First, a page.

The Great “Reveal” of Critical Third Sector Questions in the COVID19 Era

Mary Beth Collins, J.D. M.S., Executive Director of the UW-Madison Center for Community and Nonprofit Studies.

Even at this relatively early moment in what I have come to think of as the “COVID19 Era”, it seems safe, and not at all hyperbolic, to say that we have not yet lived through a moment quite like this before. From my vantage point and position as a practitioner and instructor focused on the nonprofit sector, community organizations, and civil society, I have also come to think of this moment as representing a “Great Reveal” of so many of the underlying issues that I, along with other colleagues dedicated to work in and critique of the “third sector”, debate, contemplate, observe, teach about, and strategize around. Here’s my summary (as of today, anyway) of some of these undercurrents and themes that have been laid bare by COVID19. (Quick style and terminology note: I work at a Center that focuses on community and nonprofit studies, and civil society; but I have grown fond of the term “third sector” to encompass all of those things, and all mission-based things that do not fit within the governmental sector nor the profit-driven sector; this term is more popular outside the U.S. and the hyperlinked definition above is a useful description.)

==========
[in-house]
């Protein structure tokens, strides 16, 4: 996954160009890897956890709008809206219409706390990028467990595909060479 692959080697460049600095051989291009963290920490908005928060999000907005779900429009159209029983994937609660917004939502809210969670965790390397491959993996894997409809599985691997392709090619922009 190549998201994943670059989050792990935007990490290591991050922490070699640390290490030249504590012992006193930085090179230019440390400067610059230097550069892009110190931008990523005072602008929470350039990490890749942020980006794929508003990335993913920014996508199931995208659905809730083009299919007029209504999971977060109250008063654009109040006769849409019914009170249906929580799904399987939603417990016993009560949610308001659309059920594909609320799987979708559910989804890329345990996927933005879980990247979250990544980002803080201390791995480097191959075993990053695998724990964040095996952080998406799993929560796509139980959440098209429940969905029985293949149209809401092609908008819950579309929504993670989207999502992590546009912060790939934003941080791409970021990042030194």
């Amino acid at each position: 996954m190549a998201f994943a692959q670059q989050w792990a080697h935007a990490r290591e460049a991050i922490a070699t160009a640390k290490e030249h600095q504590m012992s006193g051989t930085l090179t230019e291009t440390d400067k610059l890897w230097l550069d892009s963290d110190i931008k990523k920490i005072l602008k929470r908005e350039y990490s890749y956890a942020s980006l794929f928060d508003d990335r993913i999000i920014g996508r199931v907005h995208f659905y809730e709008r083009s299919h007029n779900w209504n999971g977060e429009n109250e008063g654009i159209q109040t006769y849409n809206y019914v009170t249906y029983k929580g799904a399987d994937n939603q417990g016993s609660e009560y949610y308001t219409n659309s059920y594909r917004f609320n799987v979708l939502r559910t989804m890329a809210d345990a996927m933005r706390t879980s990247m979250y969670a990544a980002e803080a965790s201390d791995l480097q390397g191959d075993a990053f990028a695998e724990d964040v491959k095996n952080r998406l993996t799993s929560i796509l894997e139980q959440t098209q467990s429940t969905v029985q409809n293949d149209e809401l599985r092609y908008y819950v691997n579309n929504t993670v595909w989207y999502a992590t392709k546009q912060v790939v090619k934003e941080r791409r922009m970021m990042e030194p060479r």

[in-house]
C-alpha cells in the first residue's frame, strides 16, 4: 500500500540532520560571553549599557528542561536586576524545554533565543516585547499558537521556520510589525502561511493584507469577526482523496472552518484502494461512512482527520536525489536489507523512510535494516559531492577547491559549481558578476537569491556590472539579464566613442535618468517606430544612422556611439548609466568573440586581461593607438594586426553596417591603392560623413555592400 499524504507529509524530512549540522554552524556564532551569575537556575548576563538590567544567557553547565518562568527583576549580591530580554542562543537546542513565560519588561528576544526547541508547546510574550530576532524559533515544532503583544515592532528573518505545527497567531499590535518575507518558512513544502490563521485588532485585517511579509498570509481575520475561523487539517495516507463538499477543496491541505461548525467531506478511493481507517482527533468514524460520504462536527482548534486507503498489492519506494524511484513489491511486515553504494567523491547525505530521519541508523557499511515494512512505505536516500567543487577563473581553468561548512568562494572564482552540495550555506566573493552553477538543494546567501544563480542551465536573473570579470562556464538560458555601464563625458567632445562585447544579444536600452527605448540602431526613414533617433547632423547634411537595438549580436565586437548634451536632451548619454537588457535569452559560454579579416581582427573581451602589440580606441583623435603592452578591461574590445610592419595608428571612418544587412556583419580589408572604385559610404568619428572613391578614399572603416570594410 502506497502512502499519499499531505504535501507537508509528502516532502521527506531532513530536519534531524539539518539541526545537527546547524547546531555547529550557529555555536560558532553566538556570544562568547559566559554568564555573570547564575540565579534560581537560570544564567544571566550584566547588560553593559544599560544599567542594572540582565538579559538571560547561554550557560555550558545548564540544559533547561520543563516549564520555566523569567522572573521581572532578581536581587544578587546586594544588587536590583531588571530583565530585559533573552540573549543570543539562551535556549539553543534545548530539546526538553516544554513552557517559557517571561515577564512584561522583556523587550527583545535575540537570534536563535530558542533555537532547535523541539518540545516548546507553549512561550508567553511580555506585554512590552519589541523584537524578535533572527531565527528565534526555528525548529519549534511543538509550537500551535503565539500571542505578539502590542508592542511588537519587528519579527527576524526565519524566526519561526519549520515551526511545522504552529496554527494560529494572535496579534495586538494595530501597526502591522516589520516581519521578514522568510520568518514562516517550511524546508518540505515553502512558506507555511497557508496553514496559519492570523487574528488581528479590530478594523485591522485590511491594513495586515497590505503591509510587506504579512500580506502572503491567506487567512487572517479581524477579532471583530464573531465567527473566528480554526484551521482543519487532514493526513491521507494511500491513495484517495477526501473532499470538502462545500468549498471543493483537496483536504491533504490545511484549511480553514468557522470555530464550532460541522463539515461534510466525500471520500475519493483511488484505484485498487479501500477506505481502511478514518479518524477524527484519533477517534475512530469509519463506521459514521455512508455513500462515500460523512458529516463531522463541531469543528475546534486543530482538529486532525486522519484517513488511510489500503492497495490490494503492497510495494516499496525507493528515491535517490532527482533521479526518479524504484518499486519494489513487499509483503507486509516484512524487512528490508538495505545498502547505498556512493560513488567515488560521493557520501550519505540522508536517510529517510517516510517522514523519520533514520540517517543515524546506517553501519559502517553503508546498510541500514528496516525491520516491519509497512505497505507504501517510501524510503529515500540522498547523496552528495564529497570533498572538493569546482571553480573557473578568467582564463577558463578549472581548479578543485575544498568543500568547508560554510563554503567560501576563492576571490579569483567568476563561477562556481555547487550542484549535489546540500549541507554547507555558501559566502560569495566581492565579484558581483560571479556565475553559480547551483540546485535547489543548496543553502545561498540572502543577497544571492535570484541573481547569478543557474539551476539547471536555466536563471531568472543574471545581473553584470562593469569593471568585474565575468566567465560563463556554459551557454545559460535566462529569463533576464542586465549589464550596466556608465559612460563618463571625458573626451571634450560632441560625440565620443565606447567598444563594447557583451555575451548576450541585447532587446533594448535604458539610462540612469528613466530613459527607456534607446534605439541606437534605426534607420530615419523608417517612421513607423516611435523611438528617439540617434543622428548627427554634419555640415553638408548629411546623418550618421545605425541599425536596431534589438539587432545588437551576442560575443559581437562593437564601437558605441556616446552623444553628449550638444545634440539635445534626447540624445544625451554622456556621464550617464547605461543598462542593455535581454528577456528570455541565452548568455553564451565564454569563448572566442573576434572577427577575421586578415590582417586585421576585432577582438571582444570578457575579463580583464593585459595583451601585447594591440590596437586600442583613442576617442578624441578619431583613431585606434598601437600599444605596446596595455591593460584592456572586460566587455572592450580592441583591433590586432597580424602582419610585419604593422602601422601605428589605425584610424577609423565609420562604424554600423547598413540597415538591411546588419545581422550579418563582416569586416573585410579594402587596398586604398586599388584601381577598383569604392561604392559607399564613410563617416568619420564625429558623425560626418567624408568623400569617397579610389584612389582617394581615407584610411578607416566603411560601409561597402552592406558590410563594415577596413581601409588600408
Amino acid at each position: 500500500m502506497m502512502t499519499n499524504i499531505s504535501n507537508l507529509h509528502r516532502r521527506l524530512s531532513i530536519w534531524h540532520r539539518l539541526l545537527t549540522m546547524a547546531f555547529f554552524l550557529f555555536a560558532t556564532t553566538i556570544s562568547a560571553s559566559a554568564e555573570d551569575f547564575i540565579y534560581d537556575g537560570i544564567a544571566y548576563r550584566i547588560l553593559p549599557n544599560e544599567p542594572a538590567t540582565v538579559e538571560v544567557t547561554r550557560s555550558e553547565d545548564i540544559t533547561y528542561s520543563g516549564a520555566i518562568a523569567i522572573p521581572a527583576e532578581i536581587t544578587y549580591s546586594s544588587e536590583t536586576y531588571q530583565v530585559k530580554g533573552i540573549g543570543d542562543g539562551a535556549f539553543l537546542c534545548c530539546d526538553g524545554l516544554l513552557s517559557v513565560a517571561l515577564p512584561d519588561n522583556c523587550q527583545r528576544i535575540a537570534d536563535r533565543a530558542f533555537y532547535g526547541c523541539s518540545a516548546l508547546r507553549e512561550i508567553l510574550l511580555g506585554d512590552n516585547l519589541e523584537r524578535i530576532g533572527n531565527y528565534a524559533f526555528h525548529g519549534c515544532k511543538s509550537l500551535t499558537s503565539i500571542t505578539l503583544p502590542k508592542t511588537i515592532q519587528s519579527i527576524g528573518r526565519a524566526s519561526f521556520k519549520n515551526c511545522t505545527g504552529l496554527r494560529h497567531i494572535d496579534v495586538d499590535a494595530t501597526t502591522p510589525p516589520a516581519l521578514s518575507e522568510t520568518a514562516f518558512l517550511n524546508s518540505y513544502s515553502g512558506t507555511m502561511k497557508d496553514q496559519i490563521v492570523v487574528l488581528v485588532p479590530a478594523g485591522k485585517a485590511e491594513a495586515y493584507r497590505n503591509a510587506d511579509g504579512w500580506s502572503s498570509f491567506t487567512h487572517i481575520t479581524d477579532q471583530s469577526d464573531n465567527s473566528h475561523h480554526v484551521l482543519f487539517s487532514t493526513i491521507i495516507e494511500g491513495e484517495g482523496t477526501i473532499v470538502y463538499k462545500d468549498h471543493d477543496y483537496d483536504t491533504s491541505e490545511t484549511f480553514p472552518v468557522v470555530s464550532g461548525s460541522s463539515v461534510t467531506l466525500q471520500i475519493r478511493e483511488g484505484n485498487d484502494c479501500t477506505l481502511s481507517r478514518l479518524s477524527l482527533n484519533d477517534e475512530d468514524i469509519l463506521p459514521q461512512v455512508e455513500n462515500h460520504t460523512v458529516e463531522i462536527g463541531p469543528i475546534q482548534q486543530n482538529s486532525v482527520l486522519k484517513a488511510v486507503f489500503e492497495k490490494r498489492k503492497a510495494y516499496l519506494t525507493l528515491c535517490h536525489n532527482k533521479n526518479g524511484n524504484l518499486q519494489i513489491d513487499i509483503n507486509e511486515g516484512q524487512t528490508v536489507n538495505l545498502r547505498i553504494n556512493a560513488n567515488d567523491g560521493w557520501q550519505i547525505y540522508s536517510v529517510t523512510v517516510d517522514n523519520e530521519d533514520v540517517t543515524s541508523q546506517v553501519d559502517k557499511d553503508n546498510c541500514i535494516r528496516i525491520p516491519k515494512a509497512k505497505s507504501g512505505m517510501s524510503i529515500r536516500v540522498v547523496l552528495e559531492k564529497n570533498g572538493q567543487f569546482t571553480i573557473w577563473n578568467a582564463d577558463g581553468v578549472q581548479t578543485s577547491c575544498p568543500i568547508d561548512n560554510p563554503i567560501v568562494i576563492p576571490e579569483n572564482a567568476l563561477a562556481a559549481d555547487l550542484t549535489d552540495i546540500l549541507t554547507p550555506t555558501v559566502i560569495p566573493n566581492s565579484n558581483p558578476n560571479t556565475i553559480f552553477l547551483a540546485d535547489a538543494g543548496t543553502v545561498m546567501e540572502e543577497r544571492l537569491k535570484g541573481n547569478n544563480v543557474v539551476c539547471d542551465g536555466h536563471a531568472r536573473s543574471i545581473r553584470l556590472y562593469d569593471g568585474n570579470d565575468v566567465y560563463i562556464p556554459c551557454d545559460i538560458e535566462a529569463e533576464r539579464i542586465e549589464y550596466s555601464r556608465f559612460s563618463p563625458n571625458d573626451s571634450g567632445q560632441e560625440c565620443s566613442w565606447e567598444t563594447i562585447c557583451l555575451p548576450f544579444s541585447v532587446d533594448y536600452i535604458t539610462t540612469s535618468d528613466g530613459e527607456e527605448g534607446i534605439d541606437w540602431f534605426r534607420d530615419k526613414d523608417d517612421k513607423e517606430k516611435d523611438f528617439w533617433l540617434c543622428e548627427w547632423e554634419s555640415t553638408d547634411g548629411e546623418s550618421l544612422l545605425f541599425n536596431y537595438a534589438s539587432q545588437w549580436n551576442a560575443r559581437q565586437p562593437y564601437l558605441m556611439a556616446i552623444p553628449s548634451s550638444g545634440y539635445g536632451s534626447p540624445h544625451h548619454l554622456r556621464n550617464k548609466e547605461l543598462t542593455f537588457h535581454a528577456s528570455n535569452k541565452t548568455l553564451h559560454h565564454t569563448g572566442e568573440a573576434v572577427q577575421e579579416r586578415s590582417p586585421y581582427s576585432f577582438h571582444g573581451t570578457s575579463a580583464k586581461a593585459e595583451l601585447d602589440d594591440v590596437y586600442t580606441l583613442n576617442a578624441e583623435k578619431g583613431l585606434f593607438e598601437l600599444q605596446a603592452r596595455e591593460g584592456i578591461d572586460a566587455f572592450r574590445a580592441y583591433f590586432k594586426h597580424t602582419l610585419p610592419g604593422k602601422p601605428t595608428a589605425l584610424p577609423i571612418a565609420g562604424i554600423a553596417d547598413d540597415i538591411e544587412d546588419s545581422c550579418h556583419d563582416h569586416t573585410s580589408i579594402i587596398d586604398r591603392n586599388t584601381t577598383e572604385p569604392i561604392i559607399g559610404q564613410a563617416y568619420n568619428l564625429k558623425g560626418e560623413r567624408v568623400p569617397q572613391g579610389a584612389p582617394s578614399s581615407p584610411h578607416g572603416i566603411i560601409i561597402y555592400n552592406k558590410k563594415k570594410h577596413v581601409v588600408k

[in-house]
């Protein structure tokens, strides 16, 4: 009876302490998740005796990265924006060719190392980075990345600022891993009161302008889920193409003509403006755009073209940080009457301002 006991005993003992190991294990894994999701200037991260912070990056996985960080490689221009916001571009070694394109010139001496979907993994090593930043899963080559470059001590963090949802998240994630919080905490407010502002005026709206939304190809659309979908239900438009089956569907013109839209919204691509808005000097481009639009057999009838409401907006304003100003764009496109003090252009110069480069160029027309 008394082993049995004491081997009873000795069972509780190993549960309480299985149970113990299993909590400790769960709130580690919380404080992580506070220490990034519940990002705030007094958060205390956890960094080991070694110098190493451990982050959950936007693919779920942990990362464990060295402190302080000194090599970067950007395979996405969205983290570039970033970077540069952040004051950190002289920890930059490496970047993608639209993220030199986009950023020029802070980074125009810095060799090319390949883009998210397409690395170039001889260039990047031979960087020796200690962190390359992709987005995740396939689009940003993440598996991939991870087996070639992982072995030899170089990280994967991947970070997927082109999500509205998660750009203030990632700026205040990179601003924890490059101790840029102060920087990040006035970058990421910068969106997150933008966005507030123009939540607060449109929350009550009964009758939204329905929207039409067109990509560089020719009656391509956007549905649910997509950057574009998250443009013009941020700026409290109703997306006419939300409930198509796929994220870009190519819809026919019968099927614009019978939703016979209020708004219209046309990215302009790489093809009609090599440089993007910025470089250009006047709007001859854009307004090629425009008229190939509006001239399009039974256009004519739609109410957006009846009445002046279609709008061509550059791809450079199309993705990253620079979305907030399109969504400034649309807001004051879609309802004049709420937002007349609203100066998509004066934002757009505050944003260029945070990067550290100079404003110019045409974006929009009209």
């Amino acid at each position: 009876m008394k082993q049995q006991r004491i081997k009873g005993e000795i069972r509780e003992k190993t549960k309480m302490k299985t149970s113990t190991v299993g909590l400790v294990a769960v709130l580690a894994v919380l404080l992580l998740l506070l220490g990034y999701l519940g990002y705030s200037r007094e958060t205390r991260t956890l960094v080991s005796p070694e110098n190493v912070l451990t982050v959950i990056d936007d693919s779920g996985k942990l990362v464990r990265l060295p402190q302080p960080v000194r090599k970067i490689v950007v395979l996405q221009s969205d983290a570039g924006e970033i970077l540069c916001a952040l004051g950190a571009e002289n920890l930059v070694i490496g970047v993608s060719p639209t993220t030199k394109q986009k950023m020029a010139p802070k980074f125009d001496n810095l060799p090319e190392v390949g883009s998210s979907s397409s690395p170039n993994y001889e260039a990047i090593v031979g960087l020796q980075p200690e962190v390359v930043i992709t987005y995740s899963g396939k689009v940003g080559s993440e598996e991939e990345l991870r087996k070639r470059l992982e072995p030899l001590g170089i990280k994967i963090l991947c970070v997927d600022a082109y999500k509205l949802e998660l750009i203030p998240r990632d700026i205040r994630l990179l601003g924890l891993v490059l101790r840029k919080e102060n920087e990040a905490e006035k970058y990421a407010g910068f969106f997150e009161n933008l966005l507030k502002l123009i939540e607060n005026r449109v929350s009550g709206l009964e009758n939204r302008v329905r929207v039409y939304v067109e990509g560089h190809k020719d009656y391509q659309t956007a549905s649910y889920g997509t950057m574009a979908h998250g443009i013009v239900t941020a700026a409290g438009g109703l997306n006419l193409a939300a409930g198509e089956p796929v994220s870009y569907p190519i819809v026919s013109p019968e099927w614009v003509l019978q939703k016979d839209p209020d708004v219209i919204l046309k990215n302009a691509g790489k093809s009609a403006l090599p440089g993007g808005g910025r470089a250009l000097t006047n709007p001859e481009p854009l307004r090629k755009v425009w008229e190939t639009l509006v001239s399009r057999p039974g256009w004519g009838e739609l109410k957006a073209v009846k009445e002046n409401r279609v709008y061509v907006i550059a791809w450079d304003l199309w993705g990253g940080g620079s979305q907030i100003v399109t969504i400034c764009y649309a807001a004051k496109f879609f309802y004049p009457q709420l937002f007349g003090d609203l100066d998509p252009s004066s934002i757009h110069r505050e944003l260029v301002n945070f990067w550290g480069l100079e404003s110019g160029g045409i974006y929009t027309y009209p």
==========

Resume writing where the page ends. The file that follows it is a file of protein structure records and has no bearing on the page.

—> The COVID19 pandemic has elevated our awareness of our codependence as a global society. Coordination across national borders and governments, and by organizations that can fill in where governments are not stable or resourced, has never seemed more important. Global nongovernmental work is sure to shift based on this experience.


—> Many nonprofit organizations locally, in Wisconsin, nationally, and globally have taken major hits, just like other industries, to their operations and sustainability due to COVID19. And, due to the perennial resource challenges these organizations face, this is a grim, existential reality for many. Organizations that rely on major events for fundraising, those that rely on travel and activities in the community to conduct their work, programs that provide enrichment and resources to families and children, arts organizations which do live programming – the range of disruption and the need for modification to plans, budgets, programs, and approaches is extremely broad.